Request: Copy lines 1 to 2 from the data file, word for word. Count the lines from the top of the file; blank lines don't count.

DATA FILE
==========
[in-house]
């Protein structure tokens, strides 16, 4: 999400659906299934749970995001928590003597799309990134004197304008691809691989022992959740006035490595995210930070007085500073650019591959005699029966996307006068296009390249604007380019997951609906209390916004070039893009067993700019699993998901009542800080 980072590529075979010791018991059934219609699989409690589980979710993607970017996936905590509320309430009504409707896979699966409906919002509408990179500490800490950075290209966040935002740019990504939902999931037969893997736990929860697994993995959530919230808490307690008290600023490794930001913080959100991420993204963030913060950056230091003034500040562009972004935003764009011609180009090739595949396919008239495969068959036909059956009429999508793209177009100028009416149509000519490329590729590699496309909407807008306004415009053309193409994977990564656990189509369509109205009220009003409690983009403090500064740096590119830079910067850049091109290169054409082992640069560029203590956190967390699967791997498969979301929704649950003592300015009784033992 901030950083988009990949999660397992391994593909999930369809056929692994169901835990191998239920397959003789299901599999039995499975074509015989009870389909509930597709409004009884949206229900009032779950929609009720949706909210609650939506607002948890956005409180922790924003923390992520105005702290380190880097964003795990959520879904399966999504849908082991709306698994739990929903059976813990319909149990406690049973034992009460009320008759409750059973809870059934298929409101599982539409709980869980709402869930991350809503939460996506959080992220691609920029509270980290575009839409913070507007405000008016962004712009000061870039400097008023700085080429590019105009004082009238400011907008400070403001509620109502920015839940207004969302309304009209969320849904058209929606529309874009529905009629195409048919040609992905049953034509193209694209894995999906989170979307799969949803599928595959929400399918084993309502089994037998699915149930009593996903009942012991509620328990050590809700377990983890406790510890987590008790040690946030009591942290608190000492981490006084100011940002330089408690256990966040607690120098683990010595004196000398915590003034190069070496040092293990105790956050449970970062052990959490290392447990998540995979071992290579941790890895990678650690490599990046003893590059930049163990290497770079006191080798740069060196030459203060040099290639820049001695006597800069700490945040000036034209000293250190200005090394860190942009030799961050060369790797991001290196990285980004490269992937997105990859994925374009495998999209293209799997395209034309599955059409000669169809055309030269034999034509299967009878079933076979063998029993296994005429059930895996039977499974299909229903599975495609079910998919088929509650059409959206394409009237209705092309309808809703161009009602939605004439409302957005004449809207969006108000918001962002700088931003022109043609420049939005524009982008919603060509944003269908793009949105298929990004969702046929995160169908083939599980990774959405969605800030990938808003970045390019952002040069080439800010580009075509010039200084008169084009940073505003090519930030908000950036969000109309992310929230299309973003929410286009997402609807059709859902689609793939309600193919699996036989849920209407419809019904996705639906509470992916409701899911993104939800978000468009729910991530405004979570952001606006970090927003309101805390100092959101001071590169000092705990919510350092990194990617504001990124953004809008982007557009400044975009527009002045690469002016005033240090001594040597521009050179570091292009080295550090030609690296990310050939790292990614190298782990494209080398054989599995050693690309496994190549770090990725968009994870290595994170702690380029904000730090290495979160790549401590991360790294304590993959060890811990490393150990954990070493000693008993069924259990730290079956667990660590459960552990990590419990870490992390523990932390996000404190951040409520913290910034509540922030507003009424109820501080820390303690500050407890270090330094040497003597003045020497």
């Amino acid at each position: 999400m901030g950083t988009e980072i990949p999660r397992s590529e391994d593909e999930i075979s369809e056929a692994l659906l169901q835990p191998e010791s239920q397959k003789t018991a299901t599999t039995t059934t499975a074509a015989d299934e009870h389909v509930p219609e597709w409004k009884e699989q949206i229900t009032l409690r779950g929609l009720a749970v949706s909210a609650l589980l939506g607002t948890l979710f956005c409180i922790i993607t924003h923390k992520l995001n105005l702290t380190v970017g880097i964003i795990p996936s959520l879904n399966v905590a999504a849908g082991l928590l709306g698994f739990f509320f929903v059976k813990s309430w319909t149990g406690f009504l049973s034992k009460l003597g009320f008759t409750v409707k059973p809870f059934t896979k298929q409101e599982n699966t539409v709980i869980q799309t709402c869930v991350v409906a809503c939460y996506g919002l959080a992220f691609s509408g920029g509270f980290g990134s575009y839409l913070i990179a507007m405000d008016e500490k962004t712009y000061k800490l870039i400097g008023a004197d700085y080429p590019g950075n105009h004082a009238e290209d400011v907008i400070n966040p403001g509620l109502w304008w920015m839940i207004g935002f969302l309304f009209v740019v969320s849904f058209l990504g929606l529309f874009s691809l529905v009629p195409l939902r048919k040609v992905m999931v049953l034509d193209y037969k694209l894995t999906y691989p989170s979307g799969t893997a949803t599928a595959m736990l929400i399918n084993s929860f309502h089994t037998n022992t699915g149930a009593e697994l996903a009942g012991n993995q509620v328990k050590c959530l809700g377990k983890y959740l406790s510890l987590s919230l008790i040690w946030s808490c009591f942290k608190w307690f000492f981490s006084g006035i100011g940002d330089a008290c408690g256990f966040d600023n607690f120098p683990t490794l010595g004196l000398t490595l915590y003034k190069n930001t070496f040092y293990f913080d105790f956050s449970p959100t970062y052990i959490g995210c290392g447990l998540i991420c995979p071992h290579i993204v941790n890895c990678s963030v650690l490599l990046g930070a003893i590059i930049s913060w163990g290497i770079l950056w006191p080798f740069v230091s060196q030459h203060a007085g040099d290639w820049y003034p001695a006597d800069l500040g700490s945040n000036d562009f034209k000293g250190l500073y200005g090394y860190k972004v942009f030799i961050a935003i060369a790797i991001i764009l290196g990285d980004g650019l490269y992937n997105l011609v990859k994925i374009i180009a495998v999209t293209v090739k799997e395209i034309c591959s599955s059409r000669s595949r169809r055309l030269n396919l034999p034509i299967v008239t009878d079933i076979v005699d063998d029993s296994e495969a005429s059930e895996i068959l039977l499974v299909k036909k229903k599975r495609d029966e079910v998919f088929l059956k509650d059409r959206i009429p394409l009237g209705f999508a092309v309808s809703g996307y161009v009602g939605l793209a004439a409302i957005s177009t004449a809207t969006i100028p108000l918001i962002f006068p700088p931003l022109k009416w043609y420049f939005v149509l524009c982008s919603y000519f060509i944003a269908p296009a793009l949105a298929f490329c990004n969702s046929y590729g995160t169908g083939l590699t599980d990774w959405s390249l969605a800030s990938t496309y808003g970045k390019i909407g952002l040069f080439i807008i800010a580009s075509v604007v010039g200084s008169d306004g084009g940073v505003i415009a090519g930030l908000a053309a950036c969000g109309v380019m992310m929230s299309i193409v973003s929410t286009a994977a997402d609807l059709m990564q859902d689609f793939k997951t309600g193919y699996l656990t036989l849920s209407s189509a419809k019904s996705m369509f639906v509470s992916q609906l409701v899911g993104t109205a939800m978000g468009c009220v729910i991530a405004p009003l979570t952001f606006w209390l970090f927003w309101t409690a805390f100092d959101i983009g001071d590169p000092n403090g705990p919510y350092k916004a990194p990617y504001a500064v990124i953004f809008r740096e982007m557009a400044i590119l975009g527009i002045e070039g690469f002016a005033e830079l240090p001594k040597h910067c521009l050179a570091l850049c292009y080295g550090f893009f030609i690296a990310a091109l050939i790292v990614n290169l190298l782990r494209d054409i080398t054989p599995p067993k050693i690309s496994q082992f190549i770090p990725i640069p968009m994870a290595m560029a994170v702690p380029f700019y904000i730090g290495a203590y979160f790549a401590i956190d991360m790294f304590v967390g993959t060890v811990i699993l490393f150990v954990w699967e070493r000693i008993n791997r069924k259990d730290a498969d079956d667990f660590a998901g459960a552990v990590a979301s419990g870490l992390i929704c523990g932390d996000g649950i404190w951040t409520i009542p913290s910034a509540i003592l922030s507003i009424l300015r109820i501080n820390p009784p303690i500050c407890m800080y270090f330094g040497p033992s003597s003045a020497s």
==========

[in-house]
């Protein structure tokens, strides 16, 4: 999400659906299934749970995001928590003597799309990134004197304008691809691989022992959740006035490595995210930070007085500073650019591959005699029966996307006068296009390249604007380019997951609906209390916004070039893009067993700019699993998901009542800080 980072590529075979010791018991059934219609699989409690589980979710993607970017996936905590509320309430009504409707896979699966409906919002509408990179500490800490950075290209966040935002740019990504939902999931037969893997736990929860697994993995959530919230808490307690008290600023490794930001913080959100991420993204963030913060950056230091003034500040562009972004935003764009011609180009090739595949396919008239495969068959036909059956009429999508793209177009100028009416149509000519490329590729590699496309909407807008306004415009053309193409994977990564656990189509369509109205009220009003409690983009403090500064740096590119830079910067850049091109290169054409082992640069560029203590956190967390699967791997498969979301929704649950003592300015009784033992 901030950083988009990949999660397992391994593909999930369809056929692994169901835990191998239920397959003789299901599999039995499975074509015989009870389909509930597709409004009884949206229900009032779950929609009720949706909210609650939506607002948890956005409180922790924003923390992520105005702290380190880097964003795990959520879904399966999504849908082991709306698994739990929903059976813990319909149990406690049973034992009460009320008759409750059973809870059934298929409101599982539409709980869980709402869930991350809503939460996506959080992220691609920029509270980290575009839409913070507007405000008016962004712009000061870039400097008023700085080429590019105009004082009238400011907008400070403001509620109502920015839940207004969302309304009209969320849904058209929606529309874009529905009629195409048919040609992905049953034509193209694209894995999906989170979307799969949803599928595959929400399918084993309502089994037998699915149930009593996903009942012991509620328990050590809700377990983890406790510890987590008790040690946030009591942290608190000492981490006084100011940002330089408690256990966040607690120098683990010595004196000398915590003034190069070496040092293990105790956050449970970062052990959490290392447990998540995979071992290579941790890895990678650690490599990046003893590059930049163990290497770079006191080798740069060196030459203060040099290639820049001695006597800069700490945040000036034209000293250190200005090394860190942009030799961050060369790797991001290196990285980004490269992937997105990859994925374009495998999209293209799997395209034309599955059409000669169809055309030269034999034509299967009878079933076979063998029993296994005429059930895996039977499974299909229903599975495609079910998919088929509650059409959206394409009237209705092309309808809703161009009602939605004439409302957005004449809207969006108000918001962002700088931003022109043609420049939005524009982008919603060509944003269908793009949105298929990004969702046929995160169908083939599980990774959405969605800030990938808003970045390019952002040069080439800010580009075509010039200084008169084009940073505003090519930030908000950036969000109309992310929230299309973003929410286009997402609807059709859902689609793939309600193919699996036989849920209407419809019904996705639906509470992916409701899911993104939800978000468009729910991530405004979570952001606006970090927003309101805390100092959101001071590169000092705990919510350092990194990617504001990124953004809008982007557009400044975009527009002045690469002016005033240090001594040597521009050179570091292009080295550090030609690296990310050939790292990614190298782990494209080398054989599995050693690309496994190549770090990725968009994870290595994170702690380029904000730090290495979160790549401590991360790294304590993959060890811990490393150990954990070493000693008993069924259990730290079956667990660590459960552990990590419990870490992390523990932390996000404190951040409520913290910034509540922030507003009424109820501080820390303690500050407890270090330094040497003597003045020497």